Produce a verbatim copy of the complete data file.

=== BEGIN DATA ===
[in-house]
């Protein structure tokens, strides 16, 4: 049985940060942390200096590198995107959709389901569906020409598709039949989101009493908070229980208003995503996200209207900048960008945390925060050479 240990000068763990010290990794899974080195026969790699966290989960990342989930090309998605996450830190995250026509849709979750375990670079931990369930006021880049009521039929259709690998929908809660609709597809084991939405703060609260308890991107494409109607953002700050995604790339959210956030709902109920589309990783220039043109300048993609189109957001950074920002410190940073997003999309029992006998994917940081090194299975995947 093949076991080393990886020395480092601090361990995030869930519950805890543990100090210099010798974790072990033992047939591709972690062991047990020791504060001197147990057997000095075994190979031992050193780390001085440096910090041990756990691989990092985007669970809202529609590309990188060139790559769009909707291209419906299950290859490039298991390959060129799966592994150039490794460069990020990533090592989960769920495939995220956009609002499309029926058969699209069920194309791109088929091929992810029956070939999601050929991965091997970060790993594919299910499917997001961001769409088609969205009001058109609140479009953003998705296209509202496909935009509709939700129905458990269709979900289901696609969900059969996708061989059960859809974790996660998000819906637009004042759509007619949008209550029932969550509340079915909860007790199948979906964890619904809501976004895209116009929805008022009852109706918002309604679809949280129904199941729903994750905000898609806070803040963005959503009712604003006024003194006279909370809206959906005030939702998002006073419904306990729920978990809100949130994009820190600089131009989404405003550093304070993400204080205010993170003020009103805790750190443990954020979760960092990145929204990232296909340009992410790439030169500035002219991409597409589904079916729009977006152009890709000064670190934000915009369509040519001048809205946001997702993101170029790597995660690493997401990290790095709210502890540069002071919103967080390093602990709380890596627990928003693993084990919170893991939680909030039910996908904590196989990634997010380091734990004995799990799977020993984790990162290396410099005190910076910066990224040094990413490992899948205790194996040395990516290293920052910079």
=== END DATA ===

[in-house]
């Protein structure tokens, strides 16, 4: 049985940060942390200096590198995107959709389901569906020409598709039949989101009493908070229980208003995503996200209207900048960008945390925060050479 240990000068763990010290990794899974080195026969790699966290989960990342989930090309998605996450830190995250026509849709979750375990670079931990369930006021880049009521039929259709690998929908809660609709597809084991939405703060609260308890991107494409109607953002700050995604790339959210956030709902109920589309990783220039043109300048993609189109957001950074920002410190940073997003999309029992006998994917940081090194299975995947 093949076991080393990886020395480092601090361990995030869930519950805890543990100090210099010798974790072990033992047939591709972690062991047990020791504060001197147990057997000095075994190979031992050193780390001085440096910090041990756990691989990092985007669970809202529609590309990188060139790559769009909707291209419906299950290859490039298991390959060129799966592994150039490794460069990020990533090592989960769920495939995220956009609002499309029926058969699209069920194309791109088929091929992810029956070939999601050929991965091997970060790993594919299910499917997001961001769409088609969205009001058109609140479009953003998705296209509202496909935009509709939700129905458990269709979900289901696609969900059969996708061989059960859809974790996660998000819906637009004042759509007619949008209550029932969550509340079915909860007790199948979906964890619904809501976004895209116009929805008022009852109706918002309604679809949280129904199941729903994750905000898609806070803040963005959503009712604003006024003194006279909370809206959906005030939702998002006073419904306990729920978990809100949130994009820190600089131009989404405003550093304070993400204080205010993170003020009103805790750190443990954020979760960092990145929204990232296909340009992410790439030169500035002219991409597409589904079916729009977006152009890709000064670190934000915009369509040519001048809205946001997702993101170029790597995660690493997401990290790095709210502890540069002071919103967080390093602990709380890596627990928003693993084990919170893991939680909030039910996908904590196989990634997010380091734990004995799990799977020993984790990162290396410099005190910076910066990224040094990413490992899948205790194996040395990516290293920052910079």